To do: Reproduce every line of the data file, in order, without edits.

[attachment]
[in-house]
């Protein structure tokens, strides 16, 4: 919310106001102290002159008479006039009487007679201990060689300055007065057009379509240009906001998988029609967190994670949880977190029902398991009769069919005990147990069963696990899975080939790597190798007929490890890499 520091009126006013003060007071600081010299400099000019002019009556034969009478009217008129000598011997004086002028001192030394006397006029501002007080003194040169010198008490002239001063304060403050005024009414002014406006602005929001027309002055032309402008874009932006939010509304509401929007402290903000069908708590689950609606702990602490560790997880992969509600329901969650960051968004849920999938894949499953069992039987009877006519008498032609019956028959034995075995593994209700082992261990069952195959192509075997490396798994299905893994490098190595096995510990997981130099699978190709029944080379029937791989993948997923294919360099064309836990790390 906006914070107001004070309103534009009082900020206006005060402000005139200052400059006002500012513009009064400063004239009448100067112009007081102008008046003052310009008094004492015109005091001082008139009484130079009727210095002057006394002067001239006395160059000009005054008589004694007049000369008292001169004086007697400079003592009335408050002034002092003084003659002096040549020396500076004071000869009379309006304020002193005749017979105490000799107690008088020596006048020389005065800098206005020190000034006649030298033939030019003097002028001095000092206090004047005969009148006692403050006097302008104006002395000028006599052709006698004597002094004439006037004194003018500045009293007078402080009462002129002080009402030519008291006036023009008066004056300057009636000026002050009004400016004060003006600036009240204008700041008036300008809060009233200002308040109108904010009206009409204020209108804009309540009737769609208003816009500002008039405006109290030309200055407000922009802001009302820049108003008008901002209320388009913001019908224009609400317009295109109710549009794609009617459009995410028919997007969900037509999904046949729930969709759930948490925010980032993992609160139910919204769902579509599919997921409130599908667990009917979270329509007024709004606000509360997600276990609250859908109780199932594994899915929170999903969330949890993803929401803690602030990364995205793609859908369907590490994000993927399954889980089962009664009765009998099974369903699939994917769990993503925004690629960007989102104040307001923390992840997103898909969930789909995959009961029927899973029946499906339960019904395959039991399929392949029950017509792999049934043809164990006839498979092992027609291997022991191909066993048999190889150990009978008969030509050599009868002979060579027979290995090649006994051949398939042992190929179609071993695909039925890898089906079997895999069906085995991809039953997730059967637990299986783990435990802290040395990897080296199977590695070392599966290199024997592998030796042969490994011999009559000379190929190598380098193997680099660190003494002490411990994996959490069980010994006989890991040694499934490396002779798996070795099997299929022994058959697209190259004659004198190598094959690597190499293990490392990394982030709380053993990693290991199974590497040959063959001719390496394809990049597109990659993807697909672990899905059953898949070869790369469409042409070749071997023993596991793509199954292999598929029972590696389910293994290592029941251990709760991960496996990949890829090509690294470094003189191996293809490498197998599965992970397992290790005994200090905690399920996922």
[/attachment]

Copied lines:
[in-house]
């Protein structure tokens, strides 16, 4: 919310106001102290002159008479006039009487007679201990060689300055007065057009379509240009906001998988029609967190994670949880977190029902398991009769069919005990147990069963696990899975080939790597190798007929490890890499 520091009126006013003060007071600081010299400099000019002019009556034969009478009217008129000598011997004086002028001192030394006397006029501002007080003194040169010198008490002239001063304060403050005024009414002014406006602005929001027309002055032309402008874009932006939010509304509401929007402290903000069908708590689950609606702990602490560790997880992969509600329901969650960051968004849920999938894949499953069992039987009877006519008498032609019956028959034995075995593994209700082992261990069952195959192509075997490396798994299905893994490098190595096995510990997981130099699978190709029944080379029937791989993948997923294919360099064309836990790390 906006914070107001004070309103534009009082900020206006005060402000005139200052400059006002500012513009009064400063004239009448100067112009007081102008008046003052310009008094004492015109005091001082008139009484130079009727210095002057006394002067001239006395160059000009005054008589004694007049000369008292001169004086007697400079003592009335408050002034002092003084003659002096040549020396500076004071000869009379309006304020002193005749017979105490000799107690008088020596006048020389005065800098206005020190000034006649030298033939030019003097002028001095000092206090004047005969009148006692403050006097302008104006002395000028006599052709006698004597002094004439006037004194003018500045009293007078402080009462002129002080009402030519008291006036023009008066004056300057009636000026002050009004400016004060003006600036009240204008700041008036300008809060009233200002308040109108904010009206009409204020209108804009309540009737769609208003816009500002008039405006109290030309200055407000922009802001009302820049108003008008901002209320388009913001019908224009609400317009295109109710549009794609009617459009995410028919997007969900037509999904046949729930969709759930948490925010980032993992609160139910919204769902579509599919997921409130599908667990009917979270329509007024709004606000509360997600276990609250859908109780199932594994899915929170999903969330949890993803929401803690602030990364995205793609859908369907590490994000993927399954889980089962009664009765009998099974369903699939994917769990993503925004690629960007989102104040307001923390992840997103898909969930789909995959009961029927899973029946499906339960019904395959039991399929392949029950017509792999049934043809164990006839498979092992027609291997022991191909066993048999190889150990009978008969030509050599009868002979060579027979290995090649006994051949398939042992190929179609071993695909039925890898089906079997895999069906085995991809039953997730059967637990299986783990435990802290040395990897080296199977590695070392599966290199024997592998030796042969490994011999009559000379190929190598380098193997680099660190003494002490411990994996959490069980010994006989890991040694499934490396002779798996070795099997299929022994058959697209190259004659004198190598094959690597190499293990490392990394982030709380053993990693290991199974590497040959063959001719390496394809990049597109990659993807697909672990899905059953898949070869790369469409042409070749071997023993596991793509199954292999598929029972590696389910293994290592029941251990709760991960496996990949890829090509690294470094003189191996293809490498197998599965992970397992290790005994200090905690399920996922």